What are the Strengths of Good Leaders?

How Many Strengths of Good Leaders Do You Possess?

Leadership is a unique ability to inspire others to participate in a team to accomplish something. The strengths of good leaders are quite distinct from management skills. 

Managers optimize things like machines, budgets, assets, etc. People must be treated differently from “things.”

Read on to learn what defines a leader.

A photo of 3 people having a meeting showing the Strengths of Good Leaders

7 Qualities Exhibited by Effective Leaders

Here are the most important strengths of good leaders that set them apart from managers. Several of these skills are often called “soft skills.” The tools managers use in handling inanimate business aspects aren’t very effective with people. And similarly, some of these soft skills would be less effective with things. That said, you’ll see that some managerial skills are important in leadership.

  1. Top on my list is INTEGRITY – Say what you’ll do, and do what you say. In this category, I include authenticity since these two concepts go hand in hand. It’s impossible to be integrous unless you’re rooted in who you are. 
  2. LOYALTY to the team and the organization, as well as its customers. You can expect loyalty from your team only when you exhibit loyalty to each team member. Since the team supports organizational objectives, loyalty to those objectives is also vital. A leader must be enthusiastic about the mission of the team and the organization. Loyalty to customers and other interested parties is also important to doing business.
  3. COMMUNICATION skills – The ability to communicate verbally and in writing is vital when working with people. Exchanging ideas is a big part of teamwork. That can be accomplished only when people communicate with each other.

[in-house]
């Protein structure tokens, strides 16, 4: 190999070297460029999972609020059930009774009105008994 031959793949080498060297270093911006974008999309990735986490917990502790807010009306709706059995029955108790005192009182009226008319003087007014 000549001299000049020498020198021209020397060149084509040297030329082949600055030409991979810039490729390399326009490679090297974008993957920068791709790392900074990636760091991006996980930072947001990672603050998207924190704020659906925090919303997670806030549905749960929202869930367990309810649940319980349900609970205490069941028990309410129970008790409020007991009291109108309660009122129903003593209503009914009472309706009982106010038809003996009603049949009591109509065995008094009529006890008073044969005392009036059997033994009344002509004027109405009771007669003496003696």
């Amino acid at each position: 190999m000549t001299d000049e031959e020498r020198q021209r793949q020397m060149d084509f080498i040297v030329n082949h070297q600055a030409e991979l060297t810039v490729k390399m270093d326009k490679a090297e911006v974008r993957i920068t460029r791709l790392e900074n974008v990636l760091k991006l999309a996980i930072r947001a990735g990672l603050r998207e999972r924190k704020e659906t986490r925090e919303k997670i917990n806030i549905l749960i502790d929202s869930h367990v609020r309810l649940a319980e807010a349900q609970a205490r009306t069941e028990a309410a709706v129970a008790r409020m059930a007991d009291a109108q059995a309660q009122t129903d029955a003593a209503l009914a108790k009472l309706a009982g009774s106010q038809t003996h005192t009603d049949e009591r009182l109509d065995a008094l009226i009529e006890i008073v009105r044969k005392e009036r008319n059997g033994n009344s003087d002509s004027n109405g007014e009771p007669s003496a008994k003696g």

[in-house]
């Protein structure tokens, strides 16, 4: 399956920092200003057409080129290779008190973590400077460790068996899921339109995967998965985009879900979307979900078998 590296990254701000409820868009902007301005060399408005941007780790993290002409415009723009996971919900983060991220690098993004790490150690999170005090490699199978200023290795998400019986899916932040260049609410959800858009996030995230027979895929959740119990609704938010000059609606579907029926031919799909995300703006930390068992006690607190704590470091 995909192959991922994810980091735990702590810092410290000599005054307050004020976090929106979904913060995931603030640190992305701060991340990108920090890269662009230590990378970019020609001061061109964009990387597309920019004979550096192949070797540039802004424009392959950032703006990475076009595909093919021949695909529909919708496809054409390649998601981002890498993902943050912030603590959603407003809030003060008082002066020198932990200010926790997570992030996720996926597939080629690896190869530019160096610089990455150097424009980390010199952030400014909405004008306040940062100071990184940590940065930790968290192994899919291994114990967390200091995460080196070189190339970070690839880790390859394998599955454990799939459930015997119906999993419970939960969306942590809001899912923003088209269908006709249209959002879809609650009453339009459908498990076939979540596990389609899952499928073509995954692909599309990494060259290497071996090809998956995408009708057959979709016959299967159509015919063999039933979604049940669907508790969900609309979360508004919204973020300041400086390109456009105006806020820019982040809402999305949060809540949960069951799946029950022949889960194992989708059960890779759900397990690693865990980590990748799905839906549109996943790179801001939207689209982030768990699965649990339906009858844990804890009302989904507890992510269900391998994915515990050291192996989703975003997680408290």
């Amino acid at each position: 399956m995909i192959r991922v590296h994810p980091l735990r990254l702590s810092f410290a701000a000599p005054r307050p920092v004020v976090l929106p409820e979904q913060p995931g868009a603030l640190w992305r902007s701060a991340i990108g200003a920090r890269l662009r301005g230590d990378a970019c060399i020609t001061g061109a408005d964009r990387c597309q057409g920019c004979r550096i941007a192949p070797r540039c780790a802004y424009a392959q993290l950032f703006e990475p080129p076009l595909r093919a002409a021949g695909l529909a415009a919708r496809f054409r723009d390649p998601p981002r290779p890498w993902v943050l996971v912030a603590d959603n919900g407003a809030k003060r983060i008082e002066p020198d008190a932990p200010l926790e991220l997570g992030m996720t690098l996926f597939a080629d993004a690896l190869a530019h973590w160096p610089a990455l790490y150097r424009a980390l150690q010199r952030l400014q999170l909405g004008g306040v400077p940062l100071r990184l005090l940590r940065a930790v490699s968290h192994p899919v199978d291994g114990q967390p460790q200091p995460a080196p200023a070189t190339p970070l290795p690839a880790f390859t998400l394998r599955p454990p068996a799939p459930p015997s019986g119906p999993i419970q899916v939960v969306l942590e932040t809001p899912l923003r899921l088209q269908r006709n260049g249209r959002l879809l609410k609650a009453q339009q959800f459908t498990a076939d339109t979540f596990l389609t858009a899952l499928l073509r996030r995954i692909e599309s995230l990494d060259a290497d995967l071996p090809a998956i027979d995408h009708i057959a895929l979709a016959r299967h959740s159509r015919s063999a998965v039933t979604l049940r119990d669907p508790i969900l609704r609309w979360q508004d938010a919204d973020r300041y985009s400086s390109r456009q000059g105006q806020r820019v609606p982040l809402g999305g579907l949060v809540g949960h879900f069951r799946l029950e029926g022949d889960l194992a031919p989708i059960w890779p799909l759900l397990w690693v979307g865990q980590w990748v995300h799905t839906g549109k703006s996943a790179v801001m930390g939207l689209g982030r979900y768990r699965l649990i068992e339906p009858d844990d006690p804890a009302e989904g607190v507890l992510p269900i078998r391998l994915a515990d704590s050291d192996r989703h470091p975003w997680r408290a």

4. EMPOWERMENT – People do their best work when they feel that they own the results of their production. They want to know how it contributes to a larger mission. When these incentives are in place, they have genuine pride in their work. Leaders must give team members ownership of their tasks for this to happen. A “leader” who micromanages, or worse, does a team member’s work for them takes away that ownership.
  5. DECISIVENESS – An often-repeated rule of thumb is to make decisions quickly and change them slowly. When you have the facts you need, don’t delay – decide! Your first decision is usually on the mark, so be reluctant to change it. If new facts turn up, examine them carefully and change the decision only when you’re sure you must.
  6. MANAGERIAL COMPETENCE – I set out differentiating leaders from managers. Nonetheless, leaders must be able to manage the tasks, budgets and schedules the team works with. Managerial competence, as well as people skills, is required. 
  7. CHARISMA – Charisma might be the “softest” and hardest to define of these qualities. It’s essential to every other quality on the list. Charisma draws others in and causes them to enjoy working with you.

Why Do You Need These Certain Strengths to be a Good Leader?

These strengths are the keys to inspiring others to do something.

A leader can often be someone who has these strengths and has not been designated as a leader. Leading from within doesn’t require a title. You can be a leader from wherever you sit on the team.